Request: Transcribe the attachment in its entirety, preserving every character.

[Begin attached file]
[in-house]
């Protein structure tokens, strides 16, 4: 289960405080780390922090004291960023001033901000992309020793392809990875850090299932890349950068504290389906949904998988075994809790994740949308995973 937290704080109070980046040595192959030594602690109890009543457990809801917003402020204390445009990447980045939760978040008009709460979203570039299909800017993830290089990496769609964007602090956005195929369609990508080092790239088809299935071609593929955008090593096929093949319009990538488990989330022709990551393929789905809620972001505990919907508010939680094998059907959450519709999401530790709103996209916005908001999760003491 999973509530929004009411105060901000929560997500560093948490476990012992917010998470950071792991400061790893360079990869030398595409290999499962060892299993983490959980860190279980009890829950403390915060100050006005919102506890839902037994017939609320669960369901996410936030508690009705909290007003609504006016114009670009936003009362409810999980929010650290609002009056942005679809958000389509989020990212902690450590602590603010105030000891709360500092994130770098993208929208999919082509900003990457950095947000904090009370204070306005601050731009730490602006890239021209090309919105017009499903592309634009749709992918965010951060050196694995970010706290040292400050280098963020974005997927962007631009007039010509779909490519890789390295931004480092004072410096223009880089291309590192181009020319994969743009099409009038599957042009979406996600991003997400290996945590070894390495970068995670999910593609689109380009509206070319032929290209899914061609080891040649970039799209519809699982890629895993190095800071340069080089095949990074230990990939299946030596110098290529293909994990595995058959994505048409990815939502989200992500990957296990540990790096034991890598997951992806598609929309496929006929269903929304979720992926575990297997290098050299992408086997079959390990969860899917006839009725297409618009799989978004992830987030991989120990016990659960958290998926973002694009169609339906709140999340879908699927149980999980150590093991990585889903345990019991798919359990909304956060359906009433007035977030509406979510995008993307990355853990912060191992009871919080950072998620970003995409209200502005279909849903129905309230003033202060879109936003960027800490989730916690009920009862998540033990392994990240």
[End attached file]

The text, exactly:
[in-house]
């Protein structure tokens, strides 16, 4: 289960405080780390922090004291960023001033901000992309020793392809990875850090299932890349950068504290389906949904998988075994809790994740949308995973 937290704080109070980046040595192959030594602690109890009543457990809801917003402020204390445009990447980045939760978040008009709460979203570039299909800017993830290089990496769609964007602090956005195929369609990508080092790239088809299935071609593929955008090593096929093949319009990538488990989330022709990551393929789905809620972001505990919907508010939680094998059907959450519709999401530790709103996209916005908001999760003491 999973509530929004009411105060901000929560997500560093948490476990012992917010998470950071792991400061790893360079990869030398595409290999499962060892299993983490959980860190279980009890829950403390915060100050006005919102506890839902037994017939609320669960369901996410936030508690009705909290007003609504006016114009670009936003009362409810999980929010650290609002009056942005679809958000389509989020990212902690450590602590603010105030000891709360500092994130770098993208929208999919082509900003990457950095947000904090009370204070306005601050731009730490602006890239021209090309919105017009499903592309634009749709992918965010951060050196694995970010706290040292400050280098963020974005997927962007631009007039010509779909490519890789390295931004480092004072410096223009880089291309590192181009020319994969743009099409009038599957042009979406996600991003997400290996945590070894390495970068995670999910593609689109380009509206070319032929290209899914061609080891040649970039799209519809699982890629895993190095800071340069080089095949990074230990990939299946030596110098290529293909994990595995058959994505048409990815939502989200992500990957296990540990790096034991890598997951992806598609929309496929006929269903929304979720992926575990297997290098050299992408086997079959390990969860899917006839009725297409618009799989978004992830987030991989120990016990659960958290998926973002694009169609339906709140999340879908699927149980999980150590093991990585889903345990019991798919359990909304956060359906009433007035977030509406979510995008993307990355853990912060191992009871919080950072998620970003995409209200502005279909849903129905309230003033202060879109936003960027800490989730916690009920009862998540033990392994990240």